About a week before Christmas, my 10-year-old came off the bus and told me he was very sad. When I asked him why, he told me that it was because it was almost Christmas, and that meant that all the things he loved about the holiday season — the music, parties, and presents — would soon be over.
When I relayed the story back to my mother, she laughed and said, “Wow, he really is your son. That is exactly what you used to say when you were his age.”
It’s true. I have always had the tendency to mourn things even before they have started, whether it was a holiday, vacation, or even my wedding. The anticipation I felt about the event ending was so intense that I had a hard time just enjoying it because I was already feeling the loss.
Knowing that this was a part of my personality, I have done my best to suppress my nature when it’s come to enjoying my children. (Therapy didn’t hurt either.) Throughout their lives I have made sure to savor the feel of babies in my arms, toddler kisses, and childhood prayers. I wanted to enjoy every minute of my precious time with them.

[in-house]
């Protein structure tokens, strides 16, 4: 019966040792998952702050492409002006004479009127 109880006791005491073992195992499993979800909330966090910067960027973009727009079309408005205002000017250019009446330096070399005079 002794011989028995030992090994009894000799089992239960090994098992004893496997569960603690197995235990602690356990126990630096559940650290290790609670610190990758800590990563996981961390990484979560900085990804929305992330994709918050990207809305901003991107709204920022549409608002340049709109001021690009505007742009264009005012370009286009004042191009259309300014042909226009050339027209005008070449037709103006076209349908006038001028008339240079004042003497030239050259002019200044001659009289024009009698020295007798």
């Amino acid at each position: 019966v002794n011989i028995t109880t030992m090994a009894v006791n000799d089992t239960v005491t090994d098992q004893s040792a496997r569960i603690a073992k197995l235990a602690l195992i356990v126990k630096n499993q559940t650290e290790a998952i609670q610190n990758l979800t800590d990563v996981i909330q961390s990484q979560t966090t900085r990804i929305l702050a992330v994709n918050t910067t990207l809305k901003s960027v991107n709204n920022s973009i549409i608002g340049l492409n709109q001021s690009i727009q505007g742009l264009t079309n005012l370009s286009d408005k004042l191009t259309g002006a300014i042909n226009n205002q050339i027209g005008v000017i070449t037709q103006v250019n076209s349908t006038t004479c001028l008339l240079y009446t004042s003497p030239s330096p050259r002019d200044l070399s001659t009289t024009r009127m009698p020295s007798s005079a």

Life with three kids can be hectic, and I know it caused more than a few of my hairs to go gray. But I love it. Motherhood is the one thing I have always felt I was meant to do. But my oldest, Tom, recently turned 17 and is now a junior in high school. My days with him feel numbered and rather than enjoy the ride, I find myself falling into old habits.
The boy I pushed in the stroller is now learning to drive. The little boy who would ask me to dry his tears before I left him at nursery school now kisses the top of my head as he leaves to catch his bus in the morning. It’s tempting for me to focus my energies on giving him up to the world. I’m already thinking about next year, when he will be a senior, and his next birthday, when he will turn 18. In other words, I am having a hard time staying in the here and now.
For 2016 I’m making myself a promise. I’m not going to rush this time in Tom’s life. I’m not going to spend the next year mourning the loss of my little boy. I am going to enjoy the person he has become.